Beach, Ride, Relax, Repeat: A Day at MET Oliva With Alexander Zetterman

Beach, Ride, Relax, Repeat: A Day at MET Oliva With Alexander Zetterman

I like to play this little game where I look at a young and successful person and think “what was I doing at that age?” It’s probably not very healthy to compare the path of my own life’s journey to that of others, but it is nothing short of an inspirational kick in the breeches to examine the qualities of people who have accomplished a lot early on in life.

For instance, when I was 16 years old, I was a high school student with a horse and suddenly faced with the pressure of paying for my own competition expenses, given that I could now drive a car (so go get a job, Mom said). When Sweden’s Alexander Zetterman was 16 years old, he was starting down the path to a professional riding career. He has since earned a team gold medal at the European Championships for Juniors, ridden at the 2014 World Equestrian Games, appeared in over 25 Nations Cups, and has an FEI record with as many pages as years he’s lived (29).

I met up with Alexander earlier this year, during the Mediterranean Equestrian Tour (MET) in Oliva, Valencia, Spain. He’s the quiet and observant sort, at least until he starts talking about his horses, then he transforms into a storyteller. But when the competition begins, he’s all business.

8:00 a.m. CET: Alexander arrives at the barn and greets the horses. Each of them has a stuffed animal, or a “mascot” hanging from each stall. Every horse has a different animal depending upon their personality. I’m particularly taken with a friendly gray with a “My Little Pony” character hanging on his door.

Knowing he often doesn’t have time for lunch, Alexander has already eaten a big breakfast and exercised this morning. His two grooms have done morning chores and are getting the horses ready for the show day. Alexander has an average of about ten horses in his program at any one time, which he said is very manageable.

“It’s only me and I’ve got two employees,” Alexander says. “If I’m going over 12 horses then I need to get another rider. Even more than 10, you need another rider and that means another groom. I just moved down to France and am just trying to get my feet on the ground down there. After a while, hopefully, I can expand a bit more.”

8:15 a.m.: One of MET’s most unique and beloved features is its proximity to the ocean (500 meters to be exact). Even better, there is an area of the beach where horses can be taken to ride in the sand and waves. It’s a popular spot in the morning hours for trot sets, quiet hacks, and even a little swim.

“Sometimes it’s hard to stay motivated. You can come down to the beach and come back fresh and it’s like you have a totally new horse. It’s so nice they let us do this,” Alexander says.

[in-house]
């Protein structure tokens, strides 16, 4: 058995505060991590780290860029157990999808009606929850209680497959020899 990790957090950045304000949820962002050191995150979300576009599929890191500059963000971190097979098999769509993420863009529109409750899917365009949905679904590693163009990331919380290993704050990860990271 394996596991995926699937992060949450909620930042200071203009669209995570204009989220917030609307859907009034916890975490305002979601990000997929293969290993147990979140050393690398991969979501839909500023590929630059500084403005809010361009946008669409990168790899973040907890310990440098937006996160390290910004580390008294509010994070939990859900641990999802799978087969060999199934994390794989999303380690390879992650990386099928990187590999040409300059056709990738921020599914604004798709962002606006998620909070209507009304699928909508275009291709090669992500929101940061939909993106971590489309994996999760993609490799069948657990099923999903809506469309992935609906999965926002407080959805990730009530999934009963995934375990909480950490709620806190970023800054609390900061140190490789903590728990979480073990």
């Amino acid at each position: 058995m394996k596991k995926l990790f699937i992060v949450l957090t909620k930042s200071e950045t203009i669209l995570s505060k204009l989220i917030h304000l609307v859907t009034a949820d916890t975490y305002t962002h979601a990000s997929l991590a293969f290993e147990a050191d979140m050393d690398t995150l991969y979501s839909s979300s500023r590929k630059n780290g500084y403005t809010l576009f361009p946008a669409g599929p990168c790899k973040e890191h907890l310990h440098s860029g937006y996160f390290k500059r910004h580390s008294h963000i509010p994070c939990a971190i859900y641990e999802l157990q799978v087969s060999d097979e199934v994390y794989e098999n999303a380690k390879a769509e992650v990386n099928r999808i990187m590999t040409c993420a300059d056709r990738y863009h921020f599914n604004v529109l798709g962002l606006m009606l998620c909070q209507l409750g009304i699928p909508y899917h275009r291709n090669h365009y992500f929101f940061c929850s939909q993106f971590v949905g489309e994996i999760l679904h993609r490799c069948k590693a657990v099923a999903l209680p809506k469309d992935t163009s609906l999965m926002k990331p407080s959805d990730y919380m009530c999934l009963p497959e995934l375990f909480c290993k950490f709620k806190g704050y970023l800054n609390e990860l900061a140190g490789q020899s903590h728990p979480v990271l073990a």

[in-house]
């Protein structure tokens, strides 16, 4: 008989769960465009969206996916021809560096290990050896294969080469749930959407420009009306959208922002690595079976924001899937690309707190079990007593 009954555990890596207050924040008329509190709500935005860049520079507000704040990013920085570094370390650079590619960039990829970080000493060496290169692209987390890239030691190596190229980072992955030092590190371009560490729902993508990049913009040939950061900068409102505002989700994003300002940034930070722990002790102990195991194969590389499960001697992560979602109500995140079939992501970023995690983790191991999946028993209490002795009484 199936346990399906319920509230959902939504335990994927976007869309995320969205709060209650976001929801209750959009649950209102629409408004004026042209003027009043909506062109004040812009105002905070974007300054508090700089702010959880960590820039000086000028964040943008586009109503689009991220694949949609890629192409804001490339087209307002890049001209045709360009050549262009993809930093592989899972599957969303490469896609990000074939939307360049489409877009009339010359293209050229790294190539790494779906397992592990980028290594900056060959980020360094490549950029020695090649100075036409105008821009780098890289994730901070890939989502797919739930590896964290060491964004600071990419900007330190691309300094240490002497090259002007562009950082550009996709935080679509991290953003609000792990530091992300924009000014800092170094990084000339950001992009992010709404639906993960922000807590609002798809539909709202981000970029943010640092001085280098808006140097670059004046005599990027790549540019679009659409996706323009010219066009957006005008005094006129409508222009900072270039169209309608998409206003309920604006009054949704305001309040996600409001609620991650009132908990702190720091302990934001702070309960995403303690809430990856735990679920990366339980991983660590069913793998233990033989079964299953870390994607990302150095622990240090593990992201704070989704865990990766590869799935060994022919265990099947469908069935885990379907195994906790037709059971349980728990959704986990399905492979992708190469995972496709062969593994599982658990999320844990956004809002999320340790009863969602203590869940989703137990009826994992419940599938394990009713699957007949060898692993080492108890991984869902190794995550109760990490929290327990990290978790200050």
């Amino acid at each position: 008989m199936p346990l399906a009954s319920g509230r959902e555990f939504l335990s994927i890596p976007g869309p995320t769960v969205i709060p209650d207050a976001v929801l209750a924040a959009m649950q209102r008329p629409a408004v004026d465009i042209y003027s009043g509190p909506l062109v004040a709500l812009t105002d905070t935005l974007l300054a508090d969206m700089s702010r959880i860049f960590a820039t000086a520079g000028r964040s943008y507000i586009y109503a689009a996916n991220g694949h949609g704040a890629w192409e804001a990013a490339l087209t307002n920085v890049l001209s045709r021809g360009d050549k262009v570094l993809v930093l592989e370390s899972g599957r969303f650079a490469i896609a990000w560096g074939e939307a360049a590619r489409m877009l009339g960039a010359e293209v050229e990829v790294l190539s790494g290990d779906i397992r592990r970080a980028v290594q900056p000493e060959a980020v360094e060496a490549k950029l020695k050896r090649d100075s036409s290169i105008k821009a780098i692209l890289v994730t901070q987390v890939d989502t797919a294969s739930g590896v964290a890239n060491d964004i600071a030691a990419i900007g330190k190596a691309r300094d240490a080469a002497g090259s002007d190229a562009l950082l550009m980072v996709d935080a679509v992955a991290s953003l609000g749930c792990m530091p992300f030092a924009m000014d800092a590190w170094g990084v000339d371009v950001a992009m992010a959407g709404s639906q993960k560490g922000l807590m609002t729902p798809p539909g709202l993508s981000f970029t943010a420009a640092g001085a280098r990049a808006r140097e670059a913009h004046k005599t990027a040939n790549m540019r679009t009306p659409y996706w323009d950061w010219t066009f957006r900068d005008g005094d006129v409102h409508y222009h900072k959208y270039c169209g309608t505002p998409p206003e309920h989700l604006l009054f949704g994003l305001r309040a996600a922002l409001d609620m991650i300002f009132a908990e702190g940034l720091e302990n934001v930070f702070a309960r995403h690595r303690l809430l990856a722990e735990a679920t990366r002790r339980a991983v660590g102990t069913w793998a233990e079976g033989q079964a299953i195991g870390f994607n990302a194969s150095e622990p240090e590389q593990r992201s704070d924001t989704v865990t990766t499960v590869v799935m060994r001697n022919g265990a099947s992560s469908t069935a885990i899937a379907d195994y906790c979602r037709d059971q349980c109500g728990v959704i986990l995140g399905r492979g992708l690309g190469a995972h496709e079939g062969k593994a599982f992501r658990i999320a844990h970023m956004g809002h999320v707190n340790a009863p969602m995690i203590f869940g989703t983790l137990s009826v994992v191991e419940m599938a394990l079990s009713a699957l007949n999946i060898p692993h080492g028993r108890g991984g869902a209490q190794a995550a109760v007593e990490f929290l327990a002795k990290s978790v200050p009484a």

It’s a 10-minute walk from the show grounds to the beach down a quiet neighborhood street. Alexander’s horse, Wyclef Jean, a gray 6-year-old Swedish Warmblood who would ultimately pick up several wins on the MET Spring tour. Gleaning confidence from other horses enjoying the cool dip in the surf, he allows the waves to lap at his legs and then happily stretches his legs on the shoreline.

9:00 a.m.: Returning from the beach, there is still plenty of time before Alexander’s first class of the day. He takes the next horse for a warmup on the flat in the nearby covered arena. “That’s where I do all the work, where I spend most of the time. It doesn’t get more exciting than that. Riding, riding, riding again.”

The arena is massive, with a high ceiling allowing the breeze to float through. A grove of orange trees lines the perimeter, replacing the typical eau de barn fragrance with sweet citrus. Next door to the covered ring, there are several smaller areas sectioned off accordingly, complete with all-weather footing, designated for lunging only. It’s a flurry of activity here.

Alexander admits this is his first year attending MET. “I should have come here much earlier,” he says, and not just because his girlfriend, a veterinary student, lives in Valencia.

“I always go for a tour in the first part of the year. Last year I went to Italy and it was snowing really bad,” he explains. “This year I decided to come [to MET] in January. I really loved it and knew I had to come back.”

Interested in visiting MET yourself? You don’t have to wait until spring. MET’s autumn tour starts October 1.